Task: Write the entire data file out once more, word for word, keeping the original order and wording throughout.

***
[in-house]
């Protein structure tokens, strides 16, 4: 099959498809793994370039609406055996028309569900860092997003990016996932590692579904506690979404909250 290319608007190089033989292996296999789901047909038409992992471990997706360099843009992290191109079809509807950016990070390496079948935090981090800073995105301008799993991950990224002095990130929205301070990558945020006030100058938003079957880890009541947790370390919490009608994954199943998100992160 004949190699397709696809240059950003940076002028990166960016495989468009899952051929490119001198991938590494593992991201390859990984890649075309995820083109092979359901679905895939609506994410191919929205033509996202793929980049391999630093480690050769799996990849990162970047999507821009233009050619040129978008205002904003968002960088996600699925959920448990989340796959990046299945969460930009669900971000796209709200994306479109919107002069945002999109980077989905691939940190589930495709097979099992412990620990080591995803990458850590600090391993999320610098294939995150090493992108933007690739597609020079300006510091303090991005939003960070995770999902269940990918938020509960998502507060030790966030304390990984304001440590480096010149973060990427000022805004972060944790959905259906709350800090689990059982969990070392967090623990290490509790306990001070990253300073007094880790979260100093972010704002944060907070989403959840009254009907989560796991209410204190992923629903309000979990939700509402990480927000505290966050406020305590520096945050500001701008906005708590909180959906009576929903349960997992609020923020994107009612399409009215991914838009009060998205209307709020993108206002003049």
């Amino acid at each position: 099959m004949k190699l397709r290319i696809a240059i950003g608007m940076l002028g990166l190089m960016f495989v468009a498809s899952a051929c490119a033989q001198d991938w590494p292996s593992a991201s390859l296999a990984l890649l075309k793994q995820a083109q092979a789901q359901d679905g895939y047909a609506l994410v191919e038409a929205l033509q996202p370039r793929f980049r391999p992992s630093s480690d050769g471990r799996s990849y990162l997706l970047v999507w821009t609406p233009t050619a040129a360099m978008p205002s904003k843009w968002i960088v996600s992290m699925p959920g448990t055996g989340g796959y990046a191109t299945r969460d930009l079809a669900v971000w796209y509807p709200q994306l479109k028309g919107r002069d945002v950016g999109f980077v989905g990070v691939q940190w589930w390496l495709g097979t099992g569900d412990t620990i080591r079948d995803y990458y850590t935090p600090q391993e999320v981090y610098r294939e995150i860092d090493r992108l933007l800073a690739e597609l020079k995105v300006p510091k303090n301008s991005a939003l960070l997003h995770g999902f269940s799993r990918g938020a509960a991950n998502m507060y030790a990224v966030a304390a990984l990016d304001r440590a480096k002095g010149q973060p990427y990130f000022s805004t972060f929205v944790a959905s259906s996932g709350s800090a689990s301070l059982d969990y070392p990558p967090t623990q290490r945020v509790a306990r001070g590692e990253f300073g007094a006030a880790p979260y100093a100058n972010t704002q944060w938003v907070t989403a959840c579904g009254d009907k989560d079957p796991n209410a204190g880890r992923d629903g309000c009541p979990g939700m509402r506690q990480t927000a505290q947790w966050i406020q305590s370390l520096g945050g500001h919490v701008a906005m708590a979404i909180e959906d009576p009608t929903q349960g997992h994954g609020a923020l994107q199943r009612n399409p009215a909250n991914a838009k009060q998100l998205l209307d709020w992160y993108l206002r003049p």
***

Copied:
[in-house]
């Protein structure tokens, strides 16, 4: 099959498809793994370039609406055996028309569900860092997003990016996932590692579904506690979404909250 290319608007190089033989292996296999789901047909038409992992471990997706360099843009992290191109079809509807950016990070390496079948935090981090800073995105301008799993991950990224002095990130929205301070990558945020006030100058938003079957880890009541947790370390919490009608994954199943998100992160 004949190699397709696809240059950003940076002028990166960016495989468009899952051929490119001198991938590494593992991201390859990984890649075309995820083109092979359901679905895939609506994410191919929205033509996202793929980049391999630093480690050769799996990849990162970047999507821009233009050619040129978008205002904003968002960088996600699925959920448990989340796959990046299945969460930009669900971000796209709200994306479109919107002069945002999109980077989905691939940190589930495709097979099992412990620990080591995803990458850590600090391993999320610098294939995150090493992108933007690739597609020079300006510091303090991005939003960070995770999902269940990918938020509960998502507060030790966030304390990984304001440590480096010149973060990427000022805004972060944790959905259906709350800090689990059982969990070392967090623990290490509790306990001070990253300073007094880790979260100093972010704002944060907070989403959840009254009907989560796991209410204190992923629903309000979990939700509402990480927000505290966050406020305590520096945050500001701008906005708590909180959906009576929903349960997992609020923020994107009612399409009215991914838009009060998205209307709020993108206002003049």
């Amino acid at each position: 099959m004949k190699l397709r290319i696809a240059i950003g608007m940076l002028g990166l190089m960016f495989v468009a498809s899952a051929c490119a033989q001198d991938w590494p292996s593992a991201s390859l296999a990984l890649l075309k793994q995820a083109q092979a789901q359901d679905g895939y047909a609506l994410v191919e038409a929205l033509q996202p370039r793929f980049r391999p992992s630093s480690d050769g471990r799996s990849y990162l997706l970047v999507w821009t609406p233009t050619a040129a360099m978008p205002s904003k843009w968002i960088v996600s992290m699925p959920g448990t055996g989340g796959y990046a191109t299945r969460d930009l079809a669900v971000w796209y509807p709200q994306l479109k028309g919107r002069d945002v950016g999109f980077v989905g990070v691939q940190w589930w390496l495709g097979t099992g569900d412990t620990i080591r079948d995803y990458y850590t935090p600090q391993e999320v981090y610098r294939e995150i860092d090493r992108l933007l800073a690739e597609l020079k995105v300006p510091k303090n301008s991005a939003l960070l997003h995770g999902f269940s799993r990918g938020a509960a991950n998502m507060y030790a990224v966030a304390a990984l990016d304001r440590a480096k002095g010149q973060p990427y990130f000022s805004t972060f929205v944790a959905s259906s996932g709350s800090a689990s301070l059982d969990y070392p990558p967090t623990q290490r945020v509790a306990r001070g590692e990253f300073g007094a006030a880790p979260y100093a100058n972010t704002q944060w938003v907070t989403a959840c579904g009254d009907k989560d079957p796991n209410a204190g880890r992923d629903g309000c009541p979990g939700m509402r506690q990480t927000a505290q947790w966050i406020q305590s370390l520096g945050g500001h919490v701008a906005m708590a979404i909180e959906d009576p009608t929903q349960g997992h994954g609020a923020l994107q199943r009612n399409p009215a909250n991914a838009k009060q998100l998205l209307d709020w992160y993108l206002r003049p």